Sometimes it's difficult to determine the exact amount of time it takes between various actions when you're writing the story. This trope comes into play when certain events or actions, due to a writer's mistake or oversight, take glaringly less or more time than they realistically should.
Note: Since this trope is omnipresent to some degree, try to limit examples to particularly egregious instances.
The logical extreme of Plot Time
. Compare Not Drawn to Scale
and Writers Cannot Do Math
. Contrast Real Time
and Time Travel Tropes
- In The NeverEnding Story III, Chinese New Year is celebrated one day and Halloween the next.
- In Grease Rizzo's pregnancy scare lasts most of the school year, not being resolved unitl the very end.
- Parodied in Not Another Teen Movie where the First day of school, Homecoming, and Prom all take place during the course of one week.
- Averted in The Hobbit and The Lord of the Rings, where the author meticulously kept a timeline of events specifically to avoid this sort of thing.
- Many fairy tales, which otherwise take place in the real world, have mentions of seasons (particularly the rainy season) lasting for years even when this isn't a plot point, as though this sort of thing is perfectly normal.
- If one counts out the time passage in Warrior Cats and compares it to the seasons being described, it does not line up with an actual year. For example, in the first series at least, a year lasts only about seven months.
- Deconstructed in A Song of Ice and Fire, which uses the standard Earth solar year, despite being set on another planet, but mentions that the seasons last for years at a time as a major plot point. This isn't due to some bizarre quirk of the planet's orbit but due to magic cast by the Fair Folk, and the effect fades with distance from the North Pole where they live.
Live Action TV
- Used as a plot point in one episode of Eli Stone. Eli realizes he's having a dream when he notices that, in the last two weeks, he hasn't changed his suit or had a non-plot relevant conversaion with anyone.
- 24 is one show that is intended to avert this trope by having each episode and each season advance in real-time.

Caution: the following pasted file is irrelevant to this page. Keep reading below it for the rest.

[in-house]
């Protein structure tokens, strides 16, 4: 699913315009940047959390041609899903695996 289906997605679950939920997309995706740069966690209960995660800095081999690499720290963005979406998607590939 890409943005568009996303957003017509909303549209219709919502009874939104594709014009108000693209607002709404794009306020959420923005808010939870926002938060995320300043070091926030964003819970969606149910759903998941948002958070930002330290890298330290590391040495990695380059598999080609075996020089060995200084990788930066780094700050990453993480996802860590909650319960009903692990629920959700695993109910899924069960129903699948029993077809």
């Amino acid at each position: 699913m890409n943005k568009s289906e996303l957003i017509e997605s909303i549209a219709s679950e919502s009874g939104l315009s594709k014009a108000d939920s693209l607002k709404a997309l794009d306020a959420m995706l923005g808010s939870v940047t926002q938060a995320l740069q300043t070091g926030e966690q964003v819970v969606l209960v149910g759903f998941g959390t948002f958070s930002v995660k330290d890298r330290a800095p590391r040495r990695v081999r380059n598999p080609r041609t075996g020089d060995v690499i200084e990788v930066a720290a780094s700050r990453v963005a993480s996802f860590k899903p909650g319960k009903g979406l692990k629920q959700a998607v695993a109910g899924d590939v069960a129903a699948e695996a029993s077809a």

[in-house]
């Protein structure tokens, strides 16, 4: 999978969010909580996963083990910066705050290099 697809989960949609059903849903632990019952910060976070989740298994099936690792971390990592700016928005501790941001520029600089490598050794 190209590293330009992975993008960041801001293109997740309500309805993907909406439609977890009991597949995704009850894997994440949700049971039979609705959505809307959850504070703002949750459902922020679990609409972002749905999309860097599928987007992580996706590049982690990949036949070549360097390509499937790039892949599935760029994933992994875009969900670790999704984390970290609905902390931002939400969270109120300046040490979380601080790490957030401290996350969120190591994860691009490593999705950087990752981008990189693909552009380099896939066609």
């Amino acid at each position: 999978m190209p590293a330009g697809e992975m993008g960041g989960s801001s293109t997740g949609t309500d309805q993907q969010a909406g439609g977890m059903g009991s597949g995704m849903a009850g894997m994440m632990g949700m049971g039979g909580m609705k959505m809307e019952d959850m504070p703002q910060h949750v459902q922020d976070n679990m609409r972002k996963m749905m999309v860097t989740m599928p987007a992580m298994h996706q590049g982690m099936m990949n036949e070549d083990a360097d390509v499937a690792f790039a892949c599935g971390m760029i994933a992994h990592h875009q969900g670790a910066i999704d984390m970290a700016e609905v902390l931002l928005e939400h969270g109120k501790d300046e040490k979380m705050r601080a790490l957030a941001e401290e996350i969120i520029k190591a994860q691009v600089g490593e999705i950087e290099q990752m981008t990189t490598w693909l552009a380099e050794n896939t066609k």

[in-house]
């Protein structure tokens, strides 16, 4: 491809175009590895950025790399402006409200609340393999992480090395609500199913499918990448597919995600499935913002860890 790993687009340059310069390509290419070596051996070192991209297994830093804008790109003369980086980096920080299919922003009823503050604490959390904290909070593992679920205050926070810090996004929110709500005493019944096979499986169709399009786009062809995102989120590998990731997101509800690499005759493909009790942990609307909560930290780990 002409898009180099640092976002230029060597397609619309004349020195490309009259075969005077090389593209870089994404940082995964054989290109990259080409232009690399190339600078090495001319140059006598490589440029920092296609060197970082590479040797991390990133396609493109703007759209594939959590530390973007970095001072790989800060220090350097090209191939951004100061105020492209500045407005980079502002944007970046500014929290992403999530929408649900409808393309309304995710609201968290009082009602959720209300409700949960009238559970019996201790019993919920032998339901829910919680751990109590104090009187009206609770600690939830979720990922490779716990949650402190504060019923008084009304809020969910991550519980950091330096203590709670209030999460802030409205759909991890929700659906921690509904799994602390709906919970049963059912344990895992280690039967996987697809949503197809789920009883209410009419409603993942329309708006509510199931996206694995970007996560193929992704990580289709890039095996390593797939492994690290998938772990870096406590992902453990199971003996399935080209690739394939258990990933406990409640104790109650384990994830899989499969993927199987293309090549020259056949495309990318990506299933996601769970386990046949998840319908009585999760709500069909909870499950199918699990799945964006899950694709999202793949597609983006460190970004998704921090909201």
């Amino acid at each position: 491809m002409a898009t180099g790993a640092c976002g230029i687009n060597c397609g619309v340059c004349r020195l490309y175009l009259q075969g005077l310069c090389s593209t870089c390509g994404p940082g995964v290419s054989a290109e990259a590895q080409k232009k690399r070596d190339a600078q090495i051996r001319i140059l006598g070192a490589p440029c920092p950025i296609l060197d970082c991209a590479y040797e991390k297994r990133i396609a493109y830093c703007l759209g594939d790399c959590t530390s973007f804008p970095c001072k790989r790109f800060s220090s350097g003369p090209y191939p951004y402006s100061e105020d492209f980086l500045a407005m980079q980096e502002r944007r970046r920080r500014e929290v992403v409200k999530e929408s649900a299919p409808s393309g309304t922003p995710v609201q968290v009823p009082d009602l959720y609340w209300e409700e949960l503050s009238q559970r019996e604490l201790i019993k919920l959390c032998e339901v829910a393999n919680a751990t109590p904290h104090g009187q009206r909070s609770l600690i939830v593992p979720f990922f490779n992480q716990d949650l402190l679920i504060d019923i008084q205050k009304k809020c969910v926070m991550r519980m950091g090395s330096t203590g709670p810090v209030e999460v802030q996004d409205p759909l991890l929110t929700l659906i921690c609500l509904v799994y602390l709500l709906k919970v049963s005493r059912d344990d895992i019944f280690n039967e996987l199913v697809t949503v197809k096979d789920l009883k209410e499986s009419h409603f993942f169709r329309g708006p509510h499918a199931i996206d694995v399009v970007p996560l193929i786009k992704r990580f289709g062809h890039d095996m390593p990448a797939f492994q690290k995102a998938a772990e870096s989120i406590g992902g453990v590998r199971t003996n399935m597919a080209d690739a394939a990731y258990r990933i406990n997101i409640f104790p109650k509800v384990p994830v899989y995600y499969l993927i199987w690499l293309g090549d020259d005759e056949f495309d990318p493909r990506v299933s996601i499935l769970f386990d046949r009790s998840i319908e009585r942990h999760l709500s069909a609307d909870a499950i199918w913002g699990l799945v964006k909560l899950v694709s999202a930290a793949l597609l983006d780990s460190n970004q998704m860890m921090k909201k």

- M*A*S*H. In, "Requiem for a Lightweight," Trapper is laid on the deck during the first round, and as Father Mulcahy starts the countdown, Hawkeye informs him somebody switched out their bottle of ether, then instructs him to stall his opponent while he runs off and gets another bottle from O.R. As this unfolds, Father Mulcahy's counting obviously starts to slow down, as evident it isn't in sync with Radar's finger gestures; by Mulcahy's time, Trapper gets back up by the count 8, though if still counting at his original pace, it would have been 11 seconds by the time Trapper finally got back to his feet, and therefore, would have lost.
- In Ed Eddn Eddy, the amount of days that take place across the first four seasons is somewhat greater than the number of days in one summer.
- In Ben10, the Rustbucket drastically changes location from episode to episode, leading one to assume it repeatedly travels in circles across the United States during that one summer. If one were to chart their path, the travel time would work out to much more than one summer.
- SpongeBob SquarePants has this in spades. The worst part is that, according to Word of God, the episodes are not produced and aired in chronological order. Not that it hasn't stopped some people from trying.
- Every episode, the wizards cast an evil spell that must last 7 hours in order to become permanent. Their pets, Mauricio and Jacob, must secretly find a way to undo the spell. In general, these 7 hours always seem to be dwindling away at a ridiculously fast pace, just so that each episode can keep the Just in Time trope.
- In the first episode, we have a situation where a sunny day changes into a starry night over the course of a single hour. And no, it has nothing to do with that day's Spell of the Week.
- In the episode where all adults are turned into 5 year olds, the wizards' boss punishes them for laziness by changing their heads into chickens and then asks them to come up with an idea for a spell under 7 seconds, or else their heads will stay like that forever. The wizards then engage into an argument that obviously takes way more than 7 seconds, and yet when the boss interrupts them, apparently only 3 seconds have passed.